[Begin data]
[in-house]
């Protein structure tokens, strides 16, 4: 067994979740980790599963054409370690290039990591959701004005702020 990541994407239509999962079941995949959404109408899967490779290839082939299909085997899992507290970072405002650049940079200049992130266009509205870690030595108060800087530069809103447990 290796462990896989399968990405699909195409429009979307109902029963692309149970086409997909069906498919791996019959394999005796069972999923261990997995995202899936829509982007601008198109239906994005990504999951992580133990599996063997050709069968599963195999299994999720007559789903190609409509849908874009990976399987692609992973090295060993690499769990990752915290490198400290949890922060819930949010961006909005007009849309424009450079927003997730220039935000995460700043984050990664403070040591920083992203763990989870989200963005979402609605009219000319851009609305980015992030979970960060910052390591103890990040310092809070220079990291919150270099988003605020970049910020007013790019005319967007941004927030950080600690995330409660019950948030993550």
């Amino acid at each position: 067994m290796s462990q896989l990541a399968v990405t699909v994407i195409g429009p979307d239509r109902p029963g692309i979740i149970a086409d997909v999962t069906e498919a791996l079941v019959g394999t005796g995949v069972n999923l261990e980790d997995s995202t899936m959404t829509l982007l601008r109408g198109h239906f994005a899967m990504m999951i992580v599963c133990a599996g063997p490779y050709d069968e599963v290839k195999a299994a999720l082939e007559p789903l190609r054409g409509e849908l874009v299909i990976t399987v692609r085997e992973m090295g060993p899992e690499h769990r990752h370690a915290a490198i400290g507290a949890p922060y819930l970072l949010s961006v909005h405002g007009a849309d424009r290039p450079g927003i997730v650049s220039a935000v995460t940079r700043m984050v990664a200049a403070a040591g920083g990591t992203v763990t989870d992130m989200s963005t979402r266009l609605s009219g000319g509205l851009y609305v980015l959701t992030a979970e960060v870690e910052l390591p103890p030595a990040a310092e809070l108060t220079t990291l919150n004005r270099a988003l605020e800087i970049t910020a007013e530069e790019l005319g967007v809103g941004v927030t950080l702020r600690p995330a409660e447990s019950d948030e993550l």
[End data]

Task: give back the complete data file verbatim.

[in-house]
């Protein structure tokens, strides 16, 4: 067994979740980790599963054409370690290039990591959701004005702020 990541994407239509999962079941995949959404109408899967490779290839082939299909085997899992507290970072405002650049940079200049992130266009509205870690030595108060800087530069809103447990 290796462990896989399968990405699909195409429009979307109902029963692309149970086409997909069906498919791996019959394999005796069972999923261990997995995202899936829509982007601008198109239906994005990504999951992580133990599996063997050709069968599963195999299994999720007559789903190609409509849908874009990976399987692609992973090295060993690499769990990752915290490198400290949890922060819930949010961006909005007009849309424009450079927003997730220039935000995460700043984050990664403070040591920083992203763990989870989200963005979402609605009219000319851009609305980015992030979970960060910052390591103890990040310092809070220079990291919150270099988003605020970049910020007013790019005319967007941004927030950080600690995330409660019950948030993550």
């Amino acid at each position: 067994m290796s462990q896989l990541a399968v990405t699909v994407i195409g429009p979307d239509r109902p029963g692309i979740i149970a086409d997909v999962t069906e498919a791996l079941v019959g394999t005796g995949v069972n999923l261990e980790d997995s995202t899936m959404t829509l982007l601008r109408g198109h239906f994005a899967m990504m999951i992580v599963c133990a599996g063997p490779y050709d069968e599963v290839k195999a299994a999720l082939e007559p789903l190609r054409g409509e849908l874009v299909i990976t399987v692609r085997e992973m090295g060993p899992e690499h769990r990752h370690a915290a490198i400290g507290a949890p922060y819930l970072l949010s961006v909005h405002g007009a849309d424009r290039p450079g927003i997730v650049s220039a935000v995460t940079r700043m984050v990664a200049a403070a040591g920083g990591t992203v763990t989870d992130m989200s963005t979402r266009l609605s009219g000319g509205l851009y609305v980015l959701t992030a979970e960060v870690e910052l390591p103890p030595a990040a310092e809070l108060t220079t990291l919150n004005r270099a988003l605020e800087i970049t910020a007013e530069e790019l005319g967007v809103g941004v927030t950080l702020r600690p995330a409660e447990s019950d948030e993550l």